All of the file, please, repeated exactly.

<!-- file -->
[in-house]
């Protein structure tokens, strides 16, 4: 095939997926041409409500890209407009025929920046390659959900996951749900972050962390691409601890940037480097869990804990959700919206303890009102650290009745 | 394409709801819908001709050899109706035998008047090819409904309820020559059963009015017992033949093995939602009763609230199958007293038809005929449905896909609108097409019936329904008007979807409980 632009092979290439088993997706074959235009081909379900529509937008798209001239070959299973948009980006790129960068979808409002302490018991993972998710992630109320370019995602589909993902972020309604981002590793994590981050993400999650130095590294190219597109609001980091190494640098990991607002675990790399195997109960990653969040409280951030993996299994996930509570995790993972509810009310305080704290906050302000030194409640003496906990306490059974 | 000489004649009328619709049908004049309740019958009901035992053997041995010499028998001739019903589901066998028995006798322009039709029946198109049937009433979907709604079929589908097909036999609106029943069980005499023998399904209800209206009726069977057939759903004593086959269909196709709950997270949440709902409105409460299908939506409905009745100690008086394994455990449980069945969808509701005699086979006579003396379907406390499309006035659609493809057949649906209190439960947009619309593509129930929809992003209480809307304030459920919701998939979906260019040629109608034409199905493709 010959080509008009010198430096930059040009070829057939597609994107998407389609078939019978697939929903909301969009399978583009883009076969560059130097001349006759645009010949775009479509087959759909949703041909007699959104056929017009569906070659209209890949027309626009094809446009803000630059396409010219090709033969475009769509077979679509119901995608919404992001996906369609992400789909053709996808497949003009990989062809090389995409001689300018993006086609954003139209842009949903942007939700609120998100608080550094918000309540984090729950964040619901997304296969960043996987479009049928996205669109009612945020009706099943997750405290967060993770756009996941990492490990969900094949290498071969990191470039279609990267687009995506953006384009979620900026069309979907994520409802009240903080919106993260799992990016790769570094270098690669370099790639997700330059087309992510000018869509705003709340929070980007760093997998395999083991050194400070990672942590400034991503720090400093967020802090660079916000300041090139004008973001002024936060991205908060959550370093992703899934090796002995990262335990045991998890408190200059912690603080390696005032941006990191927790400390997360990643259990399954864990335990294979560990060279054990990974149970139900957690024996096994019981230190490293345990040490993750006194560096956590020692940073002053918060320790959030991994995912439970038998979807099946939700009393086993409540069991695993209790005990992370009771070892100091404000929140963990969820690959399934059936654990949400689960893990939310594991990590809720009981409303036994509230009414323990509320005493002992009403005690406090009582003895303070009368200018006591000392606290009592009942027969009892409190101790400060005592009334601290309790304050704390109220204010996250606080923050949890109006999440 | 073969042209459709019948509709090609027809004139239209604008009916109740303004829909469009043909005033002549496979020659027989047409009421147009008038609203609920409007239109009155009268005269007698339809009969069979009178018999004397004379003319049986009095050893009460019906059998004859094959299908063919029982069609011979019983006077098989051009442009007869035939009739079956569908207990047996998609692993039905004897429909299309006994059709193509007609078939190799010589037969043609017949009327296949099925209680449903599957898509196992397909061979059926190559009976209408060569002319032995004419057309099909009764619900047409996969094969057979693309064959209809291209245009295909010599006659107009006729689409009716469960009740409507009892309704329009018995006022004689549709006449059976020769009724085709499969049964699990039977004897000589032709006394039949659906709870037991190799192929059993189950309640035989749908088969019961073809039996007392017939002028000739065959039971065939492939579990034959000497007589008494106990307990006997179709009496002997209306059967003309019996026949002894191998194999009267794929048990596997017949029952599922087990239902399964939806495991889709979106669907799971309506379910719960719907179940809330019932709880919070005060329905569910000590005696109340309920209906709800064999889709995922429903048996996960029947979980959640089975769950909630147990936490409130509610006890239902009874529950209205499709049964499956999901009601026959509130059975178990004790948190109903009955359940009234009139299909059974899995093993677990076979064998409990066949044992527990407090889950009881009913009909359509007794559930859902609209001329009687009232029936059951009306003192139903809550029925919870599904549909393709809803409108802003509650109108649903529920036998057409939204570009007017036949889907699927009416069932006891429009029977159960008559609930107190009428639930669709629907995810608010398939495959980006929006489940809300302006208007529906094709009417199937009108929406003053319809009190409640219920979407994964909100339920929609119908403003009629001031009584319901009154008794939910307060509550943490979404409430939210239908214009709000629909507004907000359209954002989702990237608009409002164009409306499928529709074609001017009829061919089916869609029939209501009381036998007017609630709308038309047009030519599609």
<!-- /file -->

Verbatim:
[in-house]
């Protein structure tokens, strides 16, 4: 095939997926041409409500890209407009025929920046390659959900996951749900972050962390691409601890940037480097869990804990959700919206303890009102650290009745 | 394409709801819908001709050899109706035998008047090819409904309820020559059963009015017992033949093995939602009763609230199958007293038809005929449905896909609108097409019936329904008007979807409980 632009092979290439088993997706074959235009081909379900529509937008798209001239070959299973948009980006790129960068979808409002302490018991993972998710992630109320370019995602589909993902972020309604981002590793994590981050993400999650130095590294190219597109609001980091190494640098990991607002675990790399195997109960990653969040409280951030993996299994996930509570995790993972509810009310305080704290906050302000030194409640003496906990306490059974 | 000489004649009328619709049908004049309740019958009901035992053997041995010499028998001739019903589901066998028995006798322009039709029946198109049937009433979907709604079929589908097909036999609106029943069980005499023998399904209800209206009726069977057939759903004593086959269909196709709950997270949440709902409105409460299908939506409905009745100690008086394994455990449980069945969808509701005699086979006579003396379907406390499309006035659609493809057949649906209190439960947009619309593509129930929809992003209480809307304030459920919701998939979906260019040629109608034409199905493709 010959080509008009010198430096930059040009070829057939597609994107998407389609078939019978697939929903909301969009399978583009883009076969560059130097001349006759645009010949775009479509087959759909949703041909007699959104056929017009569906070659209209890949027309626009094809446009803000630059396409010219090709033969475009769509077979679509119901995608919404992001996906369609992400789909053709996808497949003009990989062809090389995409001689300018993006086609954003139209842009949903942007939700609120998100608080550094918000309540984090729950964040619901997304296969960043996987479009049928996205669109009612945020009706099943997750405290967060993770756009996941990492490990969900094949290498071969990191470039279609990267687009995506953006384009979620900026069309979907994520409802009240903080919106993260799992990016790769570094270098690669370099790639997700330059087309992510000018869509705003709340929070980007760093997998395999083991050194400070990672942590400034991503720090400093967020802090660079916000300041090139004008973001002024936060991205908060959550370093992703899934090796002995990262335990045991998890408190200059912690603080390696005032941006990191927790400390997360990643259990399954864990335990294979560990060279054990990974149970139900957690024996096994019981230190490293345990040490993750006194560096956590020692940073002053918060320790959030991994995912439970038998979807099946939700009393086993409540069991695993209790005990992370009771070892100091404000929140963990969820690959399934059936654990949400689960893990939310594991990590809720009981409303036994509230009414323990509320005493002992009403005690406090009582003895303070009368200018006591000392606290009592009942027969009892409190101790400060005592009334601290309790304050704390109220204010996250606080923050949890109006999440 | 073969042209459709019948509709090609027809004139239209604008009916109740303004829909469009043909005033002549496979020659027989047409009421147009008038609203609920409007239109009155009268005269007698339809009969069979009178018999004397004379003319049986009095050893009460019906059998004859094959299908063919029982069609011979019983006077098989051009442009007869035939009739079956569908207990047996998609692993039905004897429909299309006994059709193509007609078939190799010589037969043609017949009327296949099925209680449903599957898509196992397909061979059926190559009976209408060569002319032995004419057309099909009764619900047409996969094969057979693309064959209809291209245009295909010599006659107009006729689409009716469960009740409507009892309704329009018995006022004689549709006449059976020769009724085709499969049964699990039977004897000589032709006394039949659906709870037991190799192929059993189950309640035989749908088969019961073809039996007392017939002028000739065959039971065939492939579990034959000497007589008494106990307990006997179709009496002997209306059967003309019996026949002894191998194999009267794929048990596997017949029952599922087990239902399964939806495991889709979106669907799971309506379910719960719907179940809330019932709880919070005060329905569910000590005696109340309920209906709800064999889709995922429903048996996960029947979980959640089975769950909630147990936490409130509610006890239902009874529950209205499709049964499956999901009601026959509130059975178990004790948190109903009955359940009234009139299909059974899995093993677990076979064998409990066949044992527990407090889950009881009913009909359509007794559930859902609209001329009687009232029936059951009306003192139903809550029925919870599904549909393709809803409108802003509650109108649903529920036998057409939204570009007017036949889907699927009416069932006891429009029977159960008559609930107190009428639930669709629907995810608010398939495959980006929006489940809300302006208007529906094709009417199937009108929406003053319809009190409640219920979407994964909100339920929609119908403003009629001031009584319901009154008794939910307060509550943490979404409430939210239908214009709000629909507004907000359209954002989702990237608009409002164009409306499928529709074609001017009829061919089916869609029939209501009381036998007017609630709308038309047009030519599609």